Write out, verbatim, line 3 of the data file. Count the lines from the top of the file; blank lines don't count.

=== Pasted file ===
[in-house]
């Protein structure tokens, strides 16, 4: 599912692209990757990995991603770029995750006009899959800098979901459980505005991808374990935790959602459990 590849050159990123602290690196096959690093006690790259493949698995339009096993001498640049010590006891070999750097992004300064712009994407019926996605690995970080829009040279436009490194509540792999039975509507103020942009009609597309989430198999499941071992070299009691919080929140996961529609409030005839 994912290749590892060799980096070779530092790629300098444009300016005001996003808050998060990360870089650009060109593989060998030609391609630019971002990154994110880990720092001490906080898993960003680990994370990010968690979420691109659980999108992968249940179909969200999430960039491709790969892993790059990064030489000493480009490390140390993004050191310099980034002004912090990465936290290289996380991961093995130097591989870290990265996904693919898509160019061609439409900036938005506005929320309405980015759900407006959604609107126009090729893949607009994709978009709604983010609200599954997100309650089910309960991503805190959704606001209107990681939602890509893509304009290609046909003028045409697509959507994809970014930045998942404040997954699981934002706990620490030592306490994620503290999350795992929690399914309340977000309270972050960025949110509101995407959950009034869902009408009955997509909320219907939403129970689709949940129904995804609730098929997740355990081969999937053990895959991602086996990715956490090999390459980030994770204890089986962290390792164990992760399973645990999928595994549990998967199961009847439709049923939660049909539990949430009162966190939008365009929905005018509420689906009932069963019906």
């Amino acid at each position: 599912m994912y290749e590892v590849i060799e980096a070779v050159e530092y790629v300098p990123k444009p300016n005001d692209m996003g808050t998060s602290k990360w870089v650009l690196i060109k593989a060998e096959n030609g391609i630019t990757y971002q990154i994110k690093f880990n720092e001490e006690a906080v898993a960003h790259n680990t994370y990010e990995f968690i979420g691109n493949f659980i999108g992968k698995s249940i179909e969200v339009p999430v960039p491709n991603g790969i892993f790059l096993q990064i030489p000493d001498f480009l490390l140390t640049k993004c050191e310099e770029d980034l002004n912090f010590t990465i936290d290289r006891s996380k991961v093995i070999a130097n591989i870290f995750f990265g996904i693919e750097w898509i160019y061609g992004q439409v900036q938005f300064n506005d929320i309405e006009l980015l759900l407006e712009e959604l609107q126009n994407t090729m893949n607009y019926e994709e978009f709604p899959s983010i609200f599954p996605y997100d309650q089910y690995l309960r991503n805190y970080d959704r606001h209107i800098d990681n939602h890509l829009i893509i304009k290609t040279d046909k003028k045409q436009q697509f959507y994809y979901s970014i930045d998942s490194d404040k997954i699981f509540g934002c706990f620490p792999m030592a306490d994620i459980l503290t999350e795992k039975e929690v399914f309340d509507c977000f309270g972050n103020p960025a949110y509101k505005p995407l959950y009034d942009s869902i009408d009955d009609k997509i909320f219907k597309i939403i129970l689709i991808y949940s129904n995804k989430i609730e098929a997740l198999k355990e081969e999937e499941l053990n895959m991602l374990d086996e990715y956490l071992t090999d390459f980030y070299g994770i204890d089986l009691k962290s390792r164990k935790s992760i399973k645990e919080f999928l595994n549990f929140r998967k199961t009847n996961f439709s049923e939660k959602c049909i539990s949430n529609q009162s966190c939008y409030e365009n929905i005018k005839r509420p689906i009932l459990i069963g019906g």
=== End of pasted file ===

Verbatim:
């Amino acid at each position: 599912m994912y290749e590892v590849i060799e980096a070779v050159e530092y790629v300098p990123k444009p300016n005001d692209m996003g808050t998060s602290k990360w870089v650009l690196i060109k593989a060998e096959n030609g391609i630019t990757y971002q990154i994110k690093f880990n720092e001490e006690a906080v898993a960003h790259n680990t994370y990010e990995f968690i979420g691109n493949f659980i999108g992968k698995s249940i179909e969200v339009p999430v960039p491709n991603g790969i892993f790059l096993q990064i030489p000493d001498f480009l490390l140390t640049k993004c050191e310099e770029d980034l002004n912090f010590t990465i936290d290289r006891s996380k991961v093995i070999a130097n591989i870290f995750f990265g996904i693919e750097w898509i160019y061609g992004q439409v900036q938005f300064n506005d929320i309405e006009l980015l759900l407006e712009e959604l609107q126009n994407t090729m893949n607009y019926e994709e978009f709604p899959s983010i609200f599954p996605y997100d309650q089910y690995l309960r991503n805190y970080d959704r606001h209107i800098d990681n939602h890509l829009i893509i304009k290609t040279d046909k003028k045409q436009q697509f959507y994809y979901s970014i930045d998942s490194d404040k997954i699981f509540g934002c706990f620490p792999m030592a306490d994620i459980l503290t999350e795992k039975e929690v399914f309340d509507c977000f309270g972050n103020p960025a949110y509101k505005p995407l959950y009034d942009s869902i009408d009955d009609k997509i909320f219907k597309i939403i129970l689709i991808y949940s129904n995804k989430i609730e098929a997740l198999k355990e081969e999937e499941l053990n895959m991602l374990d086996e990715y956490l071992t090999d390459f980030y070299g994770i204890d089986l009691k962290s390792r164990k935790s992760i399973k645990e919080f999928l595994n549990f929140r998967k199961t009847n996961f439709s049923e939660k959602c049909i539990s949430n529609q009162s966190c939008y409030e365009n929905i005018k005839r509420p689906i009932l459990i069963g019906g």